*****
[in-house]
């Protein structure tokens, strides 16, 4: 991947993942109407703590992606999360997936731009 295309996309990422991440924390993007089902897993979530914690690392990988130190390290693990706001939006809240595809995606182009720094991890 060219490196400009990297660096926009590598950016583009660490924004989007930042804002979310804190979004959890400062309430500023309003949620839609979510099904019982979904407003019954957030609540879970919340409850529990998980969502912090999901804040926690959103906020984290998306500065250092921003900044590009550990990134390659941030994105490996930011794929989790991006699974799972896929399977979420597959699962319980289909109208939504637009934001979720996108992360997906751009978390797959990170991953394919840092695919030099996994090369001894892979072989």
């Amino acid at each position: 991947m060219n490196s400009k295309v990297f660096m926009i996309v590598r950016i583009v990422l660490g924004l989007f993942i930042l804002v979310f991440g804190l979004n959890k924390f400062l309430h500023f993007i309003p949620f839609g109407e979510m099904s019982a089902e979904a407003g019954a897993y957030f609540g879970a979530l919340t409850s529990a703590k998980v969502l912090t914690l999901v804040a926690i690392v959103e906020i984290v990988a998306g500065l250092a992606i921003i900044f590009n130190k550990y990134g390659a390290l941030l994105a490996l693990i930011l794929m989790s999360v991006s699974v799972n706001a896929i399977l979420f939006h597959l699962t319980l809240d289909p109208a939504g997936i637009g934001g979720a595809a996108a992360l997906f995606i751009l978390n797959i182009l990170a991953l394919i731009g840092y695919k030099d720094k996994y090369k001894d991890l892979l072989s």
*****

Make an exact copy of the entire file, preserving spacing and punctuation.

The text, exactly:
[in-house]
């Protein structure tokens, strides 16, 4: 991947993942109407703590992606999360997936731009 295309996309990422991440924390993007089902897993979530914690690392990988130190390290693990706001939006809240595809995606182009720094991890 060219490196400009990297660096926009590598950016583009660490924004989007930042804002979310804190979004959890400062309430500023309003949620839609979510099904019982979904407003019954957030609540879970919340409850529990998980969502912090999901804040926690959103906020984290998306500065250092921003900044590009550990990134390659941030994105490996930011794929989790991006699974799972896929399977979420597959699962319980289909109208939504637009934001979720996108992360997906751009978390797959990170991953394919840092695919030099996994090369001894892979072989």
């Amino acid at each position: 991947m060219n490196s400009k295309v990297f660096m926009i996309v590598r950016i583009v990422l660490g924004l989007f993942i930042l804002v979310f991440g804190l979004n959890k924390f400062l309430h500023f993007i309003p949620f839609g109407e979510m099904s019982a089902e979904a407003g019954a897993y957030f609540g879970a979530l919340t409850s529990a703590k998980v969502l912090t914690l999901v804040a926690i690392v959103e906020i984290v990988a998306g500065l250092a992606i921003i900044f590009n130190k550990y990134g390659a390290l941030l994105a490996l693990i930011l794929m989790s999360v991006s699974v799972n706001a896929i399977l979420f939006h597959l699962t319980l809240d289909p109208a939504g997936i637009g934001g979720a595809a996108a992360l997906f995606i751009l978390n797959i182009l990170a991953l394919i731009g840092y695919k030099d720094k996994y090369k001894d991890l892979l072989s």